Admission to QSI International School of Kosovo (QSIK) is open to students of any race, religion or ethnicity who can benefit from the educational services currently provided by QSIK. The school’s admission policy is guided by the QSI Mission Statement whose opening line is, “Virtually every five-year-old comes to school eager to learn. The mission of Quality Schools International (QSI) is to keep this urge to learn alive in every child in QSI schools.”
QSI Admissions Policy
The schools of Quality Schools International (QSI) have been founded to provide a quality English medium, North American, international education for expatriates. Local citizens who want their children to be educated in English are also accepted. Admissions to QSI schools are aligned to the QSI mission, vision, and values.
English Language Requirements
QSI schools accept students with no previous experience with English from preschool through 13-year-old class (US Grade 8).
Secondary students must demonstrate increasing levels of language proficiency, as determined by an English language assessment administered at the schools.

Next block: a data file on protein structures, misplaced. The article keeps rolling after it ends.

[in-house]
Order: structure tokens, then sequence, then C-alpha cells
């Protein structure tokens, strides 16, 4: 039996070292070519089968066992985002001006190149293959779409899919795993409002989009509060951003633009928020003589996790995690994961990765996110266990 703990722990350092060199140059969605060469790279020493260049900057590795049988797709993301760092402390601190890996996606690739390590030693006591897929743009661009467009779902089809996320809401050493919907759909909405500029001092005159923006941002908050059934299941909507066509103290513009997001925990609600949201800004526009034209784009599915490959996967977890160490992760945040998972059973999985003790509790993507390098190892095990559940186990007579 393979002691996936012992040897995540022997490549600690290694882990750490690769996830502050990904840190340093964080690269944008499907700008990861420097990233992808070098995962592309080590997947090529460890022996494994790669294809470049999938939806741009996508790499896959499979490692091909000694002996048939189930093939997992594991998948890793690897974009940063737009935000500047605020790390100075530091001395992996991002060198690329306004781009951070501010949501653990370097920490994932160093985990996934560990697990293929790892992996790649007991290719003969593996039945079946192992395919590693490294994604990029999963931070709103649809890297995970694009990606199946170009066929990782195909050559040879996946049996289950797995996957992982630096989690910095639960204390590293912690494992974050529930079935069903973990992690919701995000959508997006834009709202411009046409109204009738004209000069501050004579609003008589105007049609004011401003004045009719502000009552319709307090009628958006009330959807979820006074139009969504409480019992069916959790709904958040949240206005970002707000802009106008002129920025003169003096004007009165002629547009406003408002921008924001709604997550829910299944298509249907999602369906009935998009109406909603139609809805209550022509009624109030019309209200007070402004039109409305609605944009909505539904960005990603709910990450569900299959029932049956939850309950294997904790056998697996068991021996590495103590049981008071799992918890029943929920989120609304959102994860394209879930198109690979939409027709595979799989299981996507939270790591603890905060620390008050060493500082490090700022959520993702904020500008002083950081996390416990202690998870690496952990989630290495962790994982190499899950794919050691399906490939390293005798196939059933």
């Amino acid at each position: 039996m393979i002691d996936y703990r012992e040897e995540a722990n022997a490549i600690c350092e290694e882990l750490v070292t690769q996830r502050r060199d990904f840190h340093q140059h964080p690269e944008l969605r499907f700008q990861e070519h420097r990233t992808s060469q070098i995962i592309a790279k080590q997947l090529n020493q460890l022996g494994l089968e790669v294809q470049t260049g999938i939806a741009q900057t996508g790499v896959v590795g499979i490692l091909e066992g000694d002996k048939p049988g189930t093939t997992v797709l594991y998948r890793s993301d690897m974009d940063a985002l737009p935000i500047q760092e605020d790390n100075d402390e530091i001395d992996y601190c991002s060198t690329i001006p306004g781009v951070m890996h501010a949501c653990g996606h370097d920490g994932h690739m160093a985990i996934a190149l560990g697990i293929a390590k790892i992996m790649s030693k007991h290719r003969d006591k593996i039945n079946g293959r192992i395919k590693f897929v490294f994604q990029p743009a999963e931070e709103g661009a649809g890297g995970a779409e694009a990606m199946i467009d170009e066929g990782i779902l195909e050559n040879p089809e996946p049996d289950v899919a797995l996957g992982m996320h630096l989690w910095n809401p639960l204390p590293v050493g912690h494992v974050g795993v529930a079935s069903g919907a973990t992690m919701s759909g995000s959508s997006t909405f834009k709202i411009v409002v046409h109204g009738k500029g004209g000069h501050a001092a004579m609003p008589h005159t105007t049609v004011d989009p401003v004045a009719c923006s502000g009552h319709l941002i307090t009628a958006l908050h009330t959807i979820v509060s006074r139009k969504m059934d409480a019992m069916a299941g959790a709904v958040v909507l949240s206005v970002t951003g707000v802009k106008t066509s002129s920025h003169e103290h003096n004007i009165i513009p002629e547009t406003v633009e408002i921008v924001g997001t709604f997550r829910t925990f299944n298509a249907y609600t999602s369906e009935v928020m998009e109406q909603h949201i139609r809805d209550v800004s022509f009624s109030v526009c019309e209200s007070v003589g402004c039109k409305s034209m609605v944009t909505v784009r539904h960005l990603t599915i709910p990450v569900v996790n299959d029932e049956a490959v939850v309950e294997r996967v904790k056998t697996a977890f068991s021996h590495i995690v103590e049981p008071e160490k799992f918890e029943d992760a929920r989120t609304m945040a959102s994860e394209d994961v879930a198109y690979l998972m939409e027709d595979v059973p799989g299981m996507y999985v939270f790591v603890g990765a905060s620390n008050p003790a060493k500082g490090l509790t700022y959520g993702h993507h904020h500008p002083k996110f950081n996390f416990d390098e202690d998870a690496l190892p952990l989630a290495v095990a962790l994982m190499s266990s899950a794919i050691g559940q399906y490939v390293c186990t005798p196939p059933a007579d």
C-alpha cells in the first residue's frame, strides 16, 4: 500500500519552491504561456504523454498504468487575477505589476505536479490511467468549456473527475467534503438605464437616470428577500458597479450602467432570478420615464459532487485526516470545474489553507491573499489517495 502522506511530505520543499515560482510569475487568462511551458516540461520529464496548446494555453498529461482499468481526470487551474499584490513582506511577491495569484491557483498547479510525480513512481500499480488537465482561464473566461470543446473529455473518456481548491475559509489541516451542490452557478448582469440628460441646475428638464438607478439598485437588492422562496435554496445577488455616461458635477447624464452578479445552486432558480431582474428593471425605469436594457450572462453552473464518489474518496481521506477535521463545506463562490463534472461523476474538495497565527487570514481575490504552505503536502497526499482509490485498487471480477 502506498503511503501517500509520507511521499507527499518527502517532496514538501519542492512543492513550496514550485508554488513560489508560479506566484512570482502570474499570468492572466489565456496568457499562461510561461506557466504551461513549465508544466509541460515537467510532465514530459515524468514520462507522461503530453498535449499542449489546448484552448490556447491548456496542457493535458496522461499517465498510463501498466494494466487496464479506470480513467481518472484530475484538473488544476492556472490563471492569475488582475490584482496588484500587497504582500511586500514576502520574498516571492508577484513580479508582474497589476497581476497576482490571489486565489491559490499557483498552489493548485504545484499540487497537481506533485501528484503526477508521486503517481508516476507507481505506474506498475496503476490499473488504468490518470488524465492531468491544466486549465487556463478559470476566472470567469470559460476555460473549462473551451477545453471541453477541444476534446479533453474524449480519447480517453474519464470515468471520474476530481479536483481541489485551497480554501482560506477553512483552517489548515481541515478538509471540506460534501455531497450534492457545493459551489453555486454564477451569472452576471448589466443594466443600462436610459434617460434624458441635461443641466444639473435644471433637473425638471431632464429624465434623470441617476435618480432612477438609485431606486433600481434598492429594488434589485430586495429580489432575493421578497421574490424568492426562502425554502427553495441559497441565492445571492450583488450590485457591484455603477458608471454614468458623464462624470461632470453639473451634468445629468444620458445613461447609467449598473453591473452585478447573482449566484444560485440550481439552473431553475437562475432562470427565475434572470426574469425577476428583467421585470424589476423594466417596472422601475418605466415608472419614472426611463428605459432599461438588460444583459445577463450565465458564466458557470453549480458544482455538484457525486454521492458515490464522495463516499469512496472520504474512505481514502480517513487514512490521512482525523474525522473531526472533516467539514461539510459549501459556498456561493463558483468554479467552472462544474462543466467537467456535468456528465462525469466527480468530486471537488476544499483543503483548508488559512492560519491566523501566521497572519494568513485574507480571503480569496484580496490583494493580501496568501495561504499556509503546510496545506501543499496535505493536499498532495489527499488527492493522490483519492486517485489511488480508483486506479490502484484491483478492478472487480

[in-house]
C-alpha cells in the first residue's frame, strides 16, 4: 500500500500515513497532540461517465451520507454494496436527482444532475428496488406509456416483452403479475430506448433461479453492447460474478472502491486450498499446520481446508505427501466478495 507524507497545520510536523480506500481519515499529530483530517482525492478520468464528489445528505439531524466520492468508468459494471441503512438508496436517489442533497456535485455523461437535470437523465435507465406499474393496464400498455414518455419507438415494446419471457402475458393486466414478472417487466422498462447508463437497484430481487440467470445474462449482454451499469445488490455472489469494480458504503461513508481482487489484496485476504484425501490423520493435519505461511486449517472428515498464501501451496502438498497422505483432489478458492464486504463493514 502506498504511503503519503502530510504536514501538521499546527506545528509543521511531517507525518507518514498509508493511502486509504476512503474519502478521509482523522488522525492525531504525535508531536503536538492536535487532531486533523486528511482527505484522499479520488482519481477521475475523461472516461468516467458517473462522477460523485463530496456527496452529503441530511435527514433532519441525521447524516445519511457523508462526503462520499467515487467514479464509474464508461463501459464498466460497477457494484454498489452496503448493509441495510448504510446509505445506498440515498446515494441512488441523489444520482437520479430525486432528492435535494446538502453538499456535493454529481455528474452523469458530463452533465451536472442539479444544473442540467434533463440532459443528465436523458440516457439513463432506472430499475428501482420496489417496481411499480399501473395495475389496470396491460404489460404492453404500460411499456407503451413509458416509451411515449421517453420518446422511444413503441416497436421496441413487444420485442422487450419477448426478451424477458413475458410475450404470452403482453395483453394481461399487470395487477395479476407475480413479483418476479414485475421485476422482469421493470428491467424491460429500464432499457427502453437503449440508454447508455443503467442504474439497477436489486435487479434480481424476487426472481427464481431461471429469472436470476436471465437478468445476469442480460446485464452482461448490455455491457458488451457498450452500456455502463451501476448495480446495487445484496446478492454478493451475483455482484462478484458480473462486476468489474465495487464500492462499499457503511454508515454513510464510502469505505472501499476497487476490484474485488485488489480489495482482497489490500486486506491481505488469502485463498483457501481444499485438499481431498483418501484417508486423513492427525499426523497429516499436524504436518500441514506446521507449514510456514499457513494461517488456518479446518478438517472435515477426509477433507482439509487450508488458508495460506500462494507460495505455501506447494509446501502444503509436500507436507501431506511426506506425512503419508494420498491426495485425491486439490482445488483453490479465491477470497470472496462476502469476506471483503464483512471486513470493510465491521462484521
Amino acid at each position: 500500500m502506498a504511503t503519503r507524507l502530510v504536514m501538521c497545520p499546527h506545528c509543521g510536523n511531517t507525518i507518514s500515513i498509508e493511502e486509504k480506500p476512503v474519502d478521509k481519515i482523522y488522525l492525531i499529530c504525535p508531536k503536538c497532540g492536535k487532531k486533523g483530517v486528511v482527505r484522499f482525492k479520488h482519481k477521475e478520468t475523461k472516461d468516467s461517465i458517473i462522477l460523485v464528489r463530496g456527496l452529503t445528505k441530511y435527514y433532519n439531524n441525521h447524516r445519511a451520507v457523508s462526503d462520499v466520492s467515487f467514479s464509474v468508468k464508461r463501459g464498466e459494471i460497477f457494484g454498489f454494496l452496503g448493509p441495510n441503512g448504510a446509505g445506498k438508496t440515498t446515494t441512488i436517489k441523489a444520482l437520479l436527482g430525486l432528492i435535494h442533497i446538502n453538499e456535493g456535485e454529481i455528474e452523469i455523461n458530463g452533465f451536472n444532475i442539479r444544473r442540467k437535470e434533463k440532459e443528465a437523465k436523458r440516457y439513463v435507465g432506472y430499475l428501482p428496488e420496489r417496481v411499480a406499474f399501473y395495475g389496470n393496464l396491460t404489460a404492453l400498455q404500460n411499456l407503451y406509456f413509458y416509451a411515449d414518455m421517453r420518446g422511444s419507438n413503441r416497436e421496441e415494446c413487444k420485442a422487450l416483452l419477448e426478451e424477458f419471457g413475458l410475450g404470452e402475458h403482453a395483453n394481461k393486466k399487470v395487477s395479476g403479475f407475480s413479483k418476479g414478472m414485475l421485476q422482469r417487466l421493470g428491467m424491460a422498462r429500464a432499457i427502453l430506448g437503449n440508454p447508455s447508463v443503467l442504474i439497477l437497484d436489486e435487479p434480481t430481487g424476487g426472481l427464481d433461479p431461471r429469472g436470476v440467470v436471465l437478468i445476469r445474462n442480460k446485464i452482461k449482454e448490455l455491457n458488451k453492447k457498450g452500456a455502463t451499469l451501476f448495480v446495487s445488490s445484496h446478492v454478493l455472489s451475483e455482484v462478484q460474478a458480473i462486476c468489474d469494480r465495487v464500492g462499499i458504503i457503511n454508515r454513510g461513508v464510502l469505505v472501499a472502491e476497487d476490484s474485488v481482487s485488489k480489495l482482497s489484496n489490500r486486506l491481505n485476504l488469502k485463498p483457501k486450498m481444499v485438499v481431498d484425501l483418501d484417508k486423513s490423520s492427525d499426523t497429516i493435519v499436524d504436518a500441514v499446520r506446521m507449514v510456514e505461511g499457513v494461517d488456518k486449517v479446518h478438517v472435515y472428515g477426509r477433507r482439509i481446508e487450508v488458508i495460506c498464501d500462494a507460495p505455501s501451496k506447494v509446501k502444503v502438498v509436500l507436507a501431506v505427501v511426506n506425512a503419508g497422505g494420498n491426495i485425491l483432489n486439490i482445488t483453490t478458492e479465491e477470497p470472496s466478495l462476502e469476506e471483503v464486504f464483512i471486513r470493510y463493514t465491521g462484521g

Older students with little or no English experience may expect to spend additional years enrolled in Secondary to graduate with a QSI diploma.
In all QSI schools, students are assigned to classes according to their birthdays. QSI classes do not use the traditional American terms of pre-school, kindergarten, first grade, fourth grade, sophomore, senior, etc. For elementary classes the terms used are four-year-old class, five-year-old class, six-year-old class, nine-year-old class, Secondary II, Secondary IV, etc., respectively.
Normally a student is assigned to the eight-year-old class if he has completed eight years before the first of November.
Students born in November or December would normally be placed in a class where they would tend to be the oldest students in the class. Thus a student who completes eight years of age in November or December would be placed in the seven-year-old class.